“Dentistry ... allows women to control their hours so that they can find balance between family and profession.”
— Jean Gaffney Furuyama, D.D.S.
In the U.S., prior to the early 1970s, dentists were almost exclusively men, with women accounting for just 1.1% of first-year dental school enrollees in 1968, according to the ADA. But by 2006, 43.5% of dental school graduates were women. In addition, the percentage of women in active private practice has increased to approximately 20% today, and in 2008 women accounted for 24% of deans and interim deans of dental schools.
What led to this shift? Lynn Carlisle, D.D.S., author of In a Spirit of Caring and founder of the related organization ISOC, as well as author of several articles on the differences between the way men and women practice dentistry, attributes this shift to two key cultural changes:
- The women's liberation and civil rights movements of the 1960s and early 1970s, with the attendant federal legislation to fund grants and encourage increasing enrollments of women in professional health schools
- The impact birth control had on opening the doors for women to have a professional career because they could choose when to have children
But while women in general may have come a long way in the last 40 years, some challenges remain on the professional front. For those who choose dentistry, for example, they face ongoing misconceptions about the number of hours they are willing and able to work.
“When I was going through dental school, I had a faculty member say to me, ‘We like having women around -- they look good in skirts and they'll never be competition for men.’ ”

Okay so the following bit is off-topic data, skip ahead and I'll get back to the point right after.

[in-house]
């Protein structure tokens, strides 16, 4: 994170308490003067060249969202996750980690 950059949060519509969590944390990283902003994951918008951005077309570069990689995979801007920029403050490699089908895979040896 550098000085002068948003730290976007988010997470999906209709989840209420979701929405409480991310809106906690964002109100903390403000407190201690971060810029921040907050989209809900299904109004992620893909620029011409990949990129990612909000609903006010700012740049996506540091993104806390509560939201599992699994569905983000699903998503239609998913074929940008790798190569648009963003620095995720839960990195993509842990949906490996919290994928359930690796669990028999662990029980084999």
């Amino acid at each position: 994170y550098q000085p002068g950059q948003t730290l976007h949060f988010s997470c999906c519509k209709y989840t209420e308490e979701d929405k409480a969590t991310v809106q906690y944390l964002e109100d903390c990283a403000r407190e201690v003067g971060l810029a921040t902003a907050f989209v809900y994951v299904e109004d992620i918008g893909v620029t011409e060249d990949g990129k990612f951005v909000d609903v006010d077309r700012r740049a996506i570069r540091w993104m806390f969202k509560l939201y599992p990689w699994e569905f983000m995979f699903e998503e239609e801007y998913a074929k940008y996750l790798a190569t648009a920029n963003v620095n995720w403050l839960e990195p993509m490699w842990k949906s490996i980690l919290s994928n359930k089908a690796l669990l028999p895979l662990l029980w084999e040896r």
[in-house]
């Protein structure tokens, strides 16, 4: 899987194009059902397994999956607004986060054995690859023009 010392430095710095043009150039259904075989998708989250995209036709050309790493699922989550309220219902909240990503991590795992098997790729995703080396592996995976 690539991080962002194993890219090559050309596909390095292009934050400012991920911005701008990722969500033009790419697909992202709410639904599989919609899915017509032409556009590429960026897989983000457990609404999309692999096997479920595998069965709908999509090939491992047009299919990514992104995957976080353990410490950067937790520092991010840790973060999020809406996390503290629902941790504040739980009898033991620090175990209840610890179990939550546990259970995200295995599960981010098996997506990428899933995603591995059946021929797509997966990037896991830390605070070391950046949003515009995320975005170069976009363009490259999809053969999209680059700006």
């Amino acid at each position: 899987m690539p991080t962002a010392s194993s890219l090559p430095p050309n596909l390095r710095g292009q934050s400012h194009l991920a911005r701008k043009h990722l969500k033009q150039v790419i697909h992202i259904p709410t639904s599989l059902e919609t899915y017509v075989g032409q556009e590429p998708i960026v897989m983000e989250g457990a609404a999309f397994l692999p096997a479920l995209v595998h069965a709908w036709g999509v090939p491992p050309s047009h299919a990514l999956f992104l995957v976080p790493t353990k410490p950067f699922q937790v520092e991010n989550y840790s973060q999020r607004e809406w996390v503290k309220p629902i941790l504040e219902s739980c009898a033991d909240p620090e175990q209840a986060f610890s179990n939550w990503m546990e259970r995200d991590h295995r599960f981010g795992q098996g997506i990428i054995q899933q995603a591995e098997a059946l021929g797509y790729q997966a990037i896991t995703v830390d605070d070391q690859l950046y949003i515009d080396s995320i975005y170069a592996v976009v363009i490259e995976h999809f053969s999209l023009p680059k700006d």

— Karin Quick, D.D.S., Ph.D., University of
Minnesota School of Dentistry
"National numbers show that the total number of hours that women dentists practice per year is only about 3% lower than men," said Connie Drisko, D.D.S., dean of the Medical College of Georgia School of Dentistry. "And while that difference is expected to rise to about 6% in the next few years, in part because there are going to be so many more women practicing, some of whom will take time off for childbirth and child care, we can make it work. We're used to battling and making it work."
Jean Gaffney Furuyama, D.D.S., worked in the airline industry before opting for dentistry, graduating in 1979 as one of just 11 women in a class of 213. Dr. Furuyama, who was born in the U.S. but became fluent in Japanese after moving to Japan with her husband, took care of her young child with the help of a nanny while establishing a successful New York practice of mostly Japanese-speaking patients.
Today Dr. Furuyama is president of the Japanese Medical Society of America -- the first non-Japanese, nonphysician, and woman to hold this position. She is also a past president of the American Association of Women Dentists and a member of the New York State Board for Dentistry.
For her, the ascendancy of women in dentistry "is the logical extension of the woman's lib movement of the 1970s, which gave women not just the call to join the workforce but the desire to do jobs as well as men in any field they chose." Dentistry offers women the possibility of doing a job that helps mankind while bringing the financial rewards that accompany the professions, she added. "Dentistry, which is mostly a profession of solo practitioners, also allows women to control their hours so that they can find balance between family and profession."
Finding a balance
Tips for achieving a balanced life
Sheri Doniger, D.D.S., practices part-time in Lincolnwood, IL. She graduated from dental school at age 29 after practicing as a dental hygienist. She married her "amazingly supportive husband" just three days before starting her dentistry studies and has two children.